The Urban Renewal Authority: Love it, hate it, or fix it


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Plans for Ivywild.
  • Plans for Ivywild.

The Urban Renewal Authority has seen better days.

It's taken quite a beating in the Gazette as of late. There was the revelation that the University Village Shopping Center hasn't produced as much dough as planned, leading to a likely default on some of the Authority's bonds. And then there was the spat between the mayor and a member of the Urban Renewal board, after the mayor accused the board of trying to milk more than a million out of the Ivywild school project, a project whose total costs are only around $3 million. The board member denied the claim.

So is it true? Is the Urban Renewal Authority run by a bunch of incompetent money handlers and moochers? That's hard to say. Sure, some might argue that the Authority should have seen the worsening economy coming when issuing those shopping center bonds, but it certainly wasn't the only entity to bet wrong in this economy. Apparently, the whole thing can be resolved through some reworking of the payment schedule.

And then there's the Ivywild issue. The Indy talked to Mike Bristol, who is heading up the Ivywild project, last week about the tussle. Bristol confirmed that original estimates called for more than a million in fees, but says that was early in the process. Bristol said he and his partners simply requested lower fees, noting that theirs was a smaller project than the Authority was used to. The Authority knocked the fees down to about $450,000.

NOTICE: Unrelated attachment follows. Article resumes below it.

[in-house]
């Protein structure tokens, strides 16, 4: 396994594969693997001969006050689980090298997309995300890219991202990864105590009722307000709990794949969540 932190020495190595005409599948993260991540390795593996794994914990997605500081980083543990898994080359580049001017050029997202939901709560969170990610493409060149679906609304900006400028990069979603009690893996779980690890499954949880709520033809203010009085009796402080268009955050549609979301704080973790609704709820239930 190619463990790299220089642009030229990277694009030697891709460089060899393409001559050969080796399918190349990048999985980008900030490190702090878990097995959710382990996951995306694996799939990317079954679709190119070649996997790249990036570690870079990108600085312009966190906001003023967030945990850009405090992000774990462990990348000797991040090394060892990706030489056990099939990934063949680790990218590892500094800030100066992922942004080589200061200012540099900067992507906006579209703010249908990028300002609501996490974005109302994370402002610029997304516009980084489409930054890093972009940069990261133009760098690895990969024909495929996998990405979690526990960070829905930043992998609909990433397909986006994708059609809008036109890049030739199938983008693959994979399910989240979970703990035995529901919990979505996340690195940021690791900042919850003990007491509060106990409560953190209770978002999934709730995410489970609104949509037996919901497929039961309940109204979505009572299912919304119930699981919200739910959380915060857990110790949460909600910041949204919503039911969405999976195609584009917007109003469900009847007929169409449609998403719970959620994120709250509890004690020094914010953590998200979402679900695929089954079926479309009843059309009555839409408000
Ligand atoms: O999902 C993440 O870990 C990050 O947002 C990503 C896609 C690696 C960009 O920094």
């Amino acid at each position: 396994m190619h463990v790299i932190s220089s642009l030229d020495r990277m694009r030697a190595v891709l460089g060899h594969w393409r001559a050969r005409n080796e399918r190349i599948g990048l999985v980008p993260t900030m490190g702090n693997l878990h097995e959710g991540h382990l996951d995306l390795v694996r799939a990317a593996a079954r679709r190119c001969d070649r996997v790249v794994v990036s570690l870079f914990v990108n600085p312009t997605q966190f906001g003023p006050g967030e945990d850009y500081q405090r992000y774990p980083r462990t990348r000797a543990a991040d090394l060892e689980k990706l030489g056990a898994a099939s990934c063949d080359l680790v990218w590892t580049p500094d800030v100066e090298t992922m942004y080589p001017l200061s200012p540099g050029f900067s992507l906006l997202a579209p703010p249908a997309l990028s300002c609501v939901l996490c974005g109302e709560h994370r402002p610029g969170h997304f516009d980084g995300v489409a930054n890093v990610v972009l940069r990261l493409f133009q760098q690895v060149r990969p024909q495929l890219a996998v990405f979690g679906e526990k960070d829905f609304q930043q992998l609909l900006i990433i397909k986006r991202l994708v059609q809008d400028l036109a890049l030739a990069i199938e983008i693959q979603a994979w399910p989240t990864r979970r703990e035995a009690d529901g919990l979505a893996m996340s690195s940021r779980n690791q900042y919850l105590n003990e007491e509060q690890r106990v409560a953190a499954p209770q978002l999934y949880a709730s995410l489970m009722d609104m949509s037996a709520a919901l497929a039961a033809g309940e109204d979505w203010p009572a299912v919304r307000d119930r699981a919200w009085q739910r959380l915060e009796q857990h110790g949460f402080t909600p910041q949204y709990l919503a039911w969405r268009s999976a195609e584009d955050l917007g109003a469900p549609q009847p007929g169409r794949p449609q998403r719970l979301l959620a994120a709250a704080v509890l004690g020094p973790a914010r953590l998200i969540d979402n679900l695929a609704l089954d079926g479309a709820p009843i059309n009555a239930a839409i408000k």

Bristol doesn't recall the mayor's office being involved in the process at that point, so Bach may have had it wrong when he claimed it was his office that got the fee lowered from that sky-high first estimate. But Bristol noted that mayoral employee Steve Cox did contact him last month and worked with him to get the fees halved again. He was grateful for the help.

"The mayor's office, they sort of balked at the fees and we did too," Bristol said. "And so we were able to come to an agreement with them."

The point of this story is this: If, after reading this, you still think the Urban Renewal Authority needs serious help, there is something you can do: Volunteer for the board. Vacancies are waiting to be filled.

Urban Renewal Authority seeks volunteers

The Colorado Springs Urban Renewal Authority is looking for interested citizens to fill vacancies on the Urban Renewal Board. The Urban Renewal Authority is looking for applicants with backgrounds in finance, urban planning and real estate. Experience in redevelopment, master planning and familiarity with the City’s Development Review Process is desirable.

Send letters of interest and resumes no later than Friday, February 10 to or mail to City Council; Attention Marti Devine Sletta; P.O. Box 1575; Colorado Springs, CO 80901.

Or, fill out the Application for Appointment to a City Board, Committee or Commission, which can be found at by clicking on “Commissions and Committees” on the homepage. (The application cannot be submitted online at this time. Please send to the e-mail or physical address above.) For questions or more information, please call (719) 385-5453.


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